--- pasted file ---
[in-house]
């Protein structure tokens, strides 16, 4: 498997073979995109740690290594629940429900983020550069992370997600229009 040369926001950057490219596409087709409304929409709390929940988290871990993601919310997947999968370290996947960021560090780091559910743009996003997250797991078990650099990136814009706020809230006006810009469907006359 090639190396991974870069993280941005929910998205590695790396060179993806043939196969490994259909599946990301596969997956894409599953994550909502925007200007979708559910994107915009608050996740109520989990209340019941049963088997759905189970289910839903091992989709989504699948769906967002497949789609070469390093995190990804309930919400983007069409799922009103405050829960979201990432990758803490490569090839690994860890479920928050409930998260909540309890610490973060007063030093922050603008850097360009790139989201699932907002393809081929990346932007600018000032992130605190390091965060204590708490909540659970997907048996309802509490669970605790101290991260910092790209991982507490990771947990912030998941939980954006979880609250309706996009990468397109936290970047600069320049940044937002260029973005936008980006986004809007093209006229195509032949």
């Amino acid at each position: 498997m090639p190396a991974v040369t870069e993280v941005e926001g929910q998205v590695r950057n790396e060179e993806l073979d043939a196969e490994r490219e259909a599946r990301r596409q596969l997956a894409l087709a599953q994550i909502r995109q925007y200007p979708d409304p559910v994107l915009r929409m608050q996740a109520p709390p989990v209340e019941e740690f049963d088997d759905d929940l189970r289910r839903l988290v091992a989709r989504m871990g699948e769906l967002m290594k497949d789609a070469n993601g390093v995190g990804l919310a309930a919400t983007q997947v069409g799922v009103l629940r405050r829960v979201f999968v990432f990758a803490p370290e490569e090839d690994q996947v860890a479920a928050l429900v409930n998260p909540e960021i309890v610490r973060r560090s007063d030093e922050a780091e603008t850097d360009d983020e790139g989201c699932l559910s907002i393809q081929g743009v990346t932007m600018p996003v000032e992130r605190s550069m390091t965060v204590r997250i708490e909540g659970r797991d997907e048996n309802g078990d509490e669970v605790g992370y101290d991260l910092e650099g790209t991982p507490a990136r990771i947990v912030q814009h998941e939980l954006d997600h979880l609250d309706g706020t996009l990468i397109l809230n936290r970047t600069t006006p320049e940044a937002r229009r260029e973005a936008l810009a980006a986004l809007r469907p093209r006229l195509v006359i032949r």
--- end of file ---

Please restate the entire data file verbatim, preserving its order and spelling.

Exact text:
[in-house]
């Protein structure tokens, strides 16, 4: 498997073979995109740690290594629940429900983020550069992370997600229009 040369926001950057490219596409087709409304929409709390929940988290871990993601919310997947999968370290996947960021560090780091559910743009996003997250797991078990650099990136814009706020809230006006810009469907006359 090639190396991974870069993280941005929910998205590695790396060179993806043939196969490994259909599946990301596969997956894409599953994550909502925007200007979708559910994107915009608050996740109520989990209340019941049963088997759905189970289910839903091992989709989504699948769906967002497949789609070469390093995190990804309930919400983007069409799922009103405050829960979201990432990758803490490569090839690994860890479920928050409930998260909540309890610490973060007063030093922050603008850097360009790139989201699932907002393809081929990346932007600018000032992130605190390091965060204590708490909540659970997907048996309802509490669970605790101290991260910092790209991982507490990771947990912030998941939980954006979880609250309706996009990468397109936290970047600069320049940044937002260029973005936008980006986004809007093209006229195509032949």
């Amino acid at each position: 498997m090639p190396a991974v040369t870069e993280v941005e926001g929910q998205v590695r950057n790396e060179e993806l073979d043939a196969e490994r490219e259909a599946r990301r596409q596969l997956a894409l087709a599953q994550i909502r995109q925007y200007p979708d409304p559910v994107l915009r929409m608050q996740a109520p709390p989990v209340e019941e740690f049963d088997d759905d929940l189970r289910r839903l988290v091992a989709r989504m871990g699948e769906l967002m290594k497949d789609a070469n993601g390093v995190g990804l919310a309930a919400t983007q997947v069409g799922v009103l629940r405050r829960v979201f999968v990432f990758a803490p370290e490569e090839d690994q996947v860890a479920a928050l429900v409930n998260p909540e960021i309890v610490r973060r560090s007063d030093e922050a780091e603008t850097d360009d983020e790139g989201c699932l559910s907002i393809q081929g743009v990346t932007m600018p996003v000032e992130r605190s550069m390091t965060v204590r997250i708490e909540g659970r797991d997907e048996n309802g078990d509490e669970v605790g992370y101290d991260l910092e650099g790209t991982p507490a990136r990771i947990v912030q814009h998941e939980l954006d997600h979880l609250d309706g706020t996009l990468i397109l809230n936290r970047t600069t006006p320049e940044a937002r229009r260029e973005a936008l810009a980006a986004l809007r469907p093209r006229l195509v006359i032949r």